From Sherman, my lunch bell rings as I make my way to Lake City, the only populated outpost on today’s 80-mile biking route. The town, a city in name only in this current post-mining era, sits well outside the Hardrock course, but it is my midpoint, connecting the vaulted trails of my route.
After lunch, I start my trek back through the heart of the San Juans, this time climbing up and over Engineer Pass. Mighty Engineer Pass wraps around a domed peak among a cluster of even mightier summits. At the top, the two paths of the day merge. From the high point at the summit, the descent back toward Silverton is punctuated by the leading runners now ascending out of the Grouse Gulch Aid Station, mile 42 of the course.
As the runners close in on the halfway mark, my bike ride wraps up with a descent back to Silverton, where I stay the next two mornings, welcoming the runners from across the performance spectrum back to the rock. The first ones will arrive early tomorrow morning, before daylight. And the last ones take an extra day and must arrive within 48 hours of the race start for an official finish.
One of the sweetest attributes of Hardrock is the egalitarian joy of the finish, and nothing quite underscores this more than the “golden hour” of Sunday morning, the last hour of the event. It is then — the third morning of car sleeping, instant coffee sipping, and parking lot living for the fans and the approach of the weekend’s third sunrise and the last chance to nab an official finish for the run’s participants — when the spirit of the event shines.
As the clock ticks toward 6:00 a.m., the buzz grows once again, and the forming crowd anticipates those lucky last few destined to race the time limit. Scores of athletes and spectators in running attire, trucker hats, and spindly bare legs roam the streets to burn off their anticipatory energy and squint their eyes backward on the course to see who might be the next finisher.
While any 100-mile foot race will pique the interest of a casual trail runner, the exploits of Hardrock floor even the most athletically ambitious. From my two days spent covering the run course by bike, forging my own route over adjacent passes of the course, what grips me is the exceptionality of the event. In geography, personality, and audacity, the Hardrock is in a league of its own.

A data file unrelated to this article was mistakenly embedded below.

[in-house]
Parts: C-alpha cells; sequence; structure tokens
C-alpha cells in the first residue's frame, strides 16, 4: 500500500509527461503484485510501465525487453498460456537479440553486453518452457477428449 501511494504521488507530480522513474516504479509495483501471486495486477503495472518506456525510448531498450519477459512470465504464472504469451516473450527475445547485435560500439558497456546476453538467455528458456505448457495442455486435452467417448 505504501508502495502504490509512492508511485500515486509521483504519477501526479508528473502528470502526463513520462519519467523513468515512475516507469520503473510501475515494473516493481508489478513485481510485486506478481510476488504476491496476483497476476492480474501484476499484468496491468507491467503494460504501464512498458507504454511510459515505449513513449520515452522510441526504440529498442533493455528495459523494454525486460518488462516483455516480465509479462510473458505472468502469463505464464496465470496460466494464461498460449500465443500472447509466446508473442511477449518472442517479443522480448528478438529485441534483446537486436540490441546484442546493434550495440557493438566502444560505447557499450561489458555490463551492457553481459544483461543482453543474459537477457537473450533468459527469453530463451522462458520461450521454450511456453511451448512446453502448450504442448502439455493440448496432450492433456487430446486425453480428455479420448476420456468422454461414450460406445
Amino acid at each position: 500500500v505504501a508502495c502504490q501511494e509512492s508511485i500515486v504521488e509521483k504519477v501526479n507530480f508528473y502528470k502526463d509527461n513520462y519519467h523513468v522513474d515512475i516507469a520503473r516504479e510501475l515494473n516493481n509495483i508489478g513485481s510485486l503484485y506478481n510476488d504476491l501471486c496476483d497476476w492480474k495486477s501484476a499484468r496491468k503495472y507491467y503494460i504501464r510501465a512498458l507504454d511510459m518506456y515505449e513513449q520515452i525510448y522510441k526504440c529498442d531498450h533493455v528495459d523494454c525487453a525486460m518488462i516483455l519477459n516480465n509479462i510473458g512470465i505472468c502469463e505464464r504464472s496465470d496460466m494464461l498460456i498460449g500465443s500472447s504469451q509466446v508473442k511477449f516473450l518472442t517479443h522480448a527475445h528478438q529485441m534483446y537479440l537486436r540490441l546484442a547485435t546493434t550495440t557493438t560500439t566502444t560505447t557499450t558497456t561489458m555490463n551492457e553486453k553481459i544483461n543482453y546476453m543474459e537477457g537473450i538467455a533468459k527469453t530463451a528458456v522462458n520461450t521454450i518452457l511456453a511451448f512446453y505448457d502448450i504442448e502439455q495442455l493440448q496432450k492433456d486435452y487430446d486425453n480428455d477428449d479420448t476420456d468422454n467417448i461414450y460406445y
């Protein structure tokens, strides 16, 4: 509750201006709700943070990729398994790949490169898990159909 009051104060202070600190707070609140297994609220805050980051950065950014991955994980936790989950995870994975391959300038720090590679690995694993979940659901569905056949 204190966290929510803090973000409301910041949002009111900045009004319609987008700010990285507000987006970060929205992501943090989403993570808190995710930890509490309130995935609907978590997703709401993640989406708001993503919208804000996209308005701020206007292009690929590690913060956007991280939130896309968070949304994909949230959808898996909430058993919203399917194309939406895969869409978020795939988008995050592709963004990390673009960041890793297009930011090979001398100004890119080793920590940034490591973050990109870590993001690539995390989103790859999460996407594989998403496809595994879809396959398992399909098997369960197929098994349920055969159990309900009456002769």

What Hardrock does, potentially accidentally and certainly by the absence of corporate interference, is to occupy space in the ultrarunning world — space that just happens to be in one of the most challenging and spectacular stadiums of the sport. All that’s left for the team in Silverton to do is to sit back by the big rock in the road, away from the fists of inquiring financiers, and welcome the lucky passers-by like me to one of the last vestiges of pure endurance racing.
“I’m a little older now than I was when I first started this stuff, but still I ended up getting altitude sickness out there this year, which is very abnormal for me,” Neal Taylor tells me at the Silverton gym, hunched under a blanket, gripping a cup of the warmest liquid the volunteer cooks could produce. Taylor just returned to the rock for an 11th time, this time taking 46 hours and 50 minutes to make the 100-mile loop.
“I had decided to quit two times out there and I’ve never done that before. Then, just coming in, defying those thoughts, kissing that rock, and having friends, family, crew, and pacers around. Man, that’s a high point right there. This event is special. Every time I finish, I say never again. Then, once again, I am back.”
Call for Comments
- If you haven’t been able to get into the Hardrock 100 via lottery, would you consider hiking, running, or even biking around the course like writer Logan Jones-Wilkins did to get a feel for it?
- What is the biggest impression Hardrock has left on you over the years of following, spectating, or perhaps participating in the event?